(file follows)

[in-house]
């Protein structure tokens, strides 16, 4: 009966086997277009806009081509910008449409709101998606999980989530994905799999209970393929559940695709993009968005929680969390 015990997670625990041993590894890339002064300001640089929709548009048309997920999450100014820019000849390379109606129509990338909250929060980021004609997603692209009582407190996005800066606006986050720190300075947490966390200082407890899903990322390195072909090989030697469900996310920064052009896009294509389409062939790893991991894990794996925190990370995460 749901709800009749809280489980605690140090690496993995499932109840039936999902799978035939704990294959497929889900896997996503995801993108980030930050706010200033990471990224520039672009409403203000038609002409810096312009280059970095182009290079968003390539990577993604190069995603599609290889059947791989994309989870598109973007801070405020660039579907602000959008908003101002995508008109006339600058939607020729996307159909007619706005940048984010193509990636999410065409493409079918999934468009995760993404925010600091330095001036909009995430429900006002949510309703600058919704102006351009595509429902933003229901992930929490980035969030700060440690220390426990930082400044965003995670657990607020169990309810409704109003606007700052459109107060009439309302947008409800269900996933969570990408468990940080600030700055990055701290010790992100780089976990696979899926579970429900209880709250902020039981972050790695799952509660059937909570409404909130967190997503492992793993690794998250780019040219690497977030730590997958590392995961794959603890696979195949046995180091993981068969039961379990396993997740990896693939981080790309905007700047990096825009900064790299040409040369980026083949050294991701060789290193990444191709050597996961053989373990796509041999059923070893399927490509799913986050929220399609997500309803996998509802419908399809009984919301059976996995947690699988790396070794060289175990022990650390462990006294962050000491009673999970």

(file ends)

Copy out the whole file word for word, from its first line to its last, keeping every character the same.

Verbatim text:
[in-house]
């Protein structure tokens, strides 16, 4: 009966086997277009806009081509910008449409709101998606999980989530994905799999209970393929559940695709993009968005929680969390 015990997670625990041993590894890339002064300001640089929709548009048309997920999450100014820019000849390379109606129509990338909250929060980021004609997603692209009582407190996005800066606006986050720190300075947490966390200082407890899903990322390195072909090989030697469900996310920064052009896009294509389409062939790893991991894990794996925190990370995460 749901709800009749809280489980605690140090690496993995499932109840039936999902799978035939704990294959497929889900896997996503995801993108980030930050706010200033990471990224520039672009409403203000038609002409810096312009280059970095182009290079968003390539990577993604190069995603599609290889059947791989994309989870598109973007801070405020660039579907602000959008908003101002995508008109006339600058939607020729996307159909007619706005940048984010193509990636999410065409493409079918999934468009995760993404925010600091330095001036909009995430429900006002949510309703600058919704102006351009595509429902933003229901992930929490980035969030700060440690220390426990930082400044965003995670657990607020169990309810409704109003606007700052459109107060009439309302947008409800269900996933969570990408468990940080600030700055990055701290010790992100780089976990696979899926579970429900209880709250902020039981972050790695799952509660059937909570409404909130967190997503492992793993690794998250780019040219690497977030730590997958590392995961794959603890696979195949046995180091993981068969039961379990396993997740990896693939981080790309905007700047990096825009900064790299040409040369980026083949050294991701060789290193990444191709050597996961053989373990796509041999059923070893399927490509799913986050929220399609997500309803996998509802419908399809009984919301059976996995947690699988790396070794060289175990022990650390462990006294962050000491009673999970």